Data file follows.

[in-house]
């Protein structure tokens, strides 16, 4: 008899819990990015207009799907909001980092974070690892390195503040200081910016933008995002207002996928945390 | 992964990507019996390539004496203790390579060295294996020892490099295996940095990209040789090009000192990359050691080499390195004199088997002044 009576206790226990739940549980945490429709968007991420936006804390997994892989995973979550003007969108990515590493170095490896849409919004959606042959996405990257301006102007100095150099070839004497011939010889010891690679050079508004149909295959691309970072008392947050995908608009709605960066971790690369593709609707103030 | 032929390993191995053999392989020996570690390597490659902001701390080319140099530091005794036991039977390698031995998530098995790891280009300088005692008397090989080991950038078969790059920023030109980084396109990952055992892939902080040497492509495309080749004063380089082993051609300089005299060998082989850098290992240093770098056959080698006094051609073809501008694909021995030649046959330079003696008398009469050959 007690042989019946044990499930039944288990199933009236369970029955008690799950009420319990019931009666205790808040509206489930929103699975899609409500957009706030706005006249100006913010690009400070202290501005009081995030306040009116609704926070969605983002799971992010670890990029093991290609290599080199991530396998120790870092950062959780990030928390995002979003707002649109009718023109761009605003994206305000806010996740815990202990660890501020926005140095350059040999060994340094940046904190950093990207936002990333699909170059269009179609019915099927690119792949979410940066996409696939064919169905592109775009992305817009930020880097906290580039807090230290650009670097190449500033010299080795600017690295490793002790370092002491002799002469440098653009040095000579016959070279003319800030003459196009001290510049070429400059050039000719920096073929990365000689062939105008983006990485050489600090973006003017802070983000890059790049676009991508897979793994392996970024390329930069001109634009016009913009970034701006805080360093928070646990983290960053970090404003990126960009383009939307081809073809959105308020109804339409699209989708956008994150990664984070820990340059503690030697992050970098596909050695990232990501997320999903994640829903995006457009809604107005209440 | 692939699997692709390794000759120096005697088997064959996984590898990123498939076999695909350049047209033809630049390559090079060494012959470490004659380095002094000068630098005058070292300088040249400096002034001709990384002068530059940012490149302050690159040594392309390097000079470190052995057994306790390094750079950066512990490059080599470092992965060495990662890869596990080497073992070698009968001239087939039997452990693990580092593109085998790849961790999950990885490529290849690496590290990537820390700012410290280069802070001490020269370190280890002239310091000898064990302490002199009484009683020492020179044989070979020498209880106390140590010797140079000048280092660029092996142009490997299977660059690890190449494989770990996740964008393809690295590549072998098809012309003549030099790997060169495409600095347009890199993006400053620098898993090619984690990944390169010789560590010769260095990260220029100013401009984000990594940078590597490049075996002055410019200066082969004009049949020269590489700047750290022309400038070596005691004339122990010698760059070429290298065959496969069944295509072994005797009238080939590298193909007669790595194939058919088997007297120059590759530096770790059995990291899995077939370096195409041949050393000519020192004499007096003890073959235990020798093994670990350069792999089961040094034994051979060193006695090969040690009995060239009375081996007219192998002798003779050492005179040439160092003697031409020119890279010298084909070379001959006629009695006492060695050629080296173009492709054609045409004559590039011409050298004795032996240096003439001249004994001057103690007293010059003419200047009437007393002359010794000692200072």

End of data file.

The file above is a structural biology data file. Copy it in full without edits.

[in-house]
């Protein structure tokens, strides 16, 4: 008899819990990015207009799907909001980092974070690892390195503040200081910016933008995002207002996928945390 | 992964990507019996390539004496203790390579060295294996020892490099295996940095990209040789090009000192990359050691080499390195004199088997002044 009576206790226990739940549980945490429709968007991420936006804390997994892989995973979550003007969108990515590493170095490896849409919004959606042959996405990257301006102007100095150099070839004497011939010889010891690679050079508004149909295959691309970072008392947050995908608009709605960066971790690369593709609707103030 | 032929390993191995053999392989020996570690390597490659902001701390080319140099530091005794036991039977390698031995998530098995790891280009300088005692008397090989080991950038078969790059920023030109980084396109990952055992892939902080040497492509495309080749004063380089082993051609300089005299060998082989850098290992240093770098056959080698006094051609073809501008694909021995030649046959330079003696008398009469050959 007690042989019946044990499930039944288990199933009236369970029955008690799950009420319990019931009666205790808040509206489930929103699975899609409500957009706030706005006249100006913010690009400070202290501005009081995030306040009116609704926070969605983002799971992010670890990029093991290609290599080199991530396998120790870092950062959780990030928390995002979003707002649109009718023109761009605003994206305000806010996740815990202990660890501020926005140095350059040999060994340094940046904190950093990207936002990333699909170059269009179609019915099927690119792949979410940066996409696939064919169905592109775009992305817009930020880097906290580039807090230290650009670097190449500033010299080795600017690295490793002790370092002491002799002469440098653009040095000579016959070279003319800030003459196009001290510049070429400059050039000719920096073929990365000689062939105008983006990485050489600090973006003017802070983000890059790049676009991508897979793994392996970024390329930069001109634009016009913009970034701006805080360093928070646990983290960053970090404003990126960009383009939307081809073809959105308020109804339409699209989708956008994150990664984070820990340059503690030697992050970098596909050695990232990501997320999903994640829903995006457009809604107005209440 | 692939699997692709390794000759120096005697088997064959996984590898990123498939076999695909350049047209033809630049390559090079060494012959470490004659380095002094000068630098005058070292300088040249400096002034001709990384002068530059940012490149302050690159040594392309390097000079470190052995057994306790390094750079950066512990490059080599470092992965060495990662890869596990080497073992070698009968001239087939039997452990693990580092593109085998790849961790999950990885490529290849690496590290990537820390700012410290280069802070001490020269370190280890002239310091000898064990302490002199009484009683020492020179044989070979020498209880106390140590010797140079000048280092660029092996142009490997299977660059690890190449494989770990996740964008393809690295590549072998098809012309003549030099790997060169495409600095347009890199993006400053620098898993090619984690990944390169010789560590010769260095990260220029100013401009984000990594940078590597490049075996002055410019200066082969004009049949020269590489700047750290022309400038070596005691004339122990010698760059070429290298065959496969069944295509072994005797009238080939590298193909007669790595194939058919088997007297120059590759530096770790059995990291899995077939370096195409041949050393000519020192004499007096003890073959235990020798093994670990350069792999089961040094034994051979060193006695090969040690009995060239009375081996007219192998002798003779050492005179040439160092003697031409020119890279010298084909070379001959006629009695006492060695050629080296173009492709054609045409004559590039011409050298004795032996240096003439001249004994001057103690007293010059003419200047009437007393002359010794000692200072």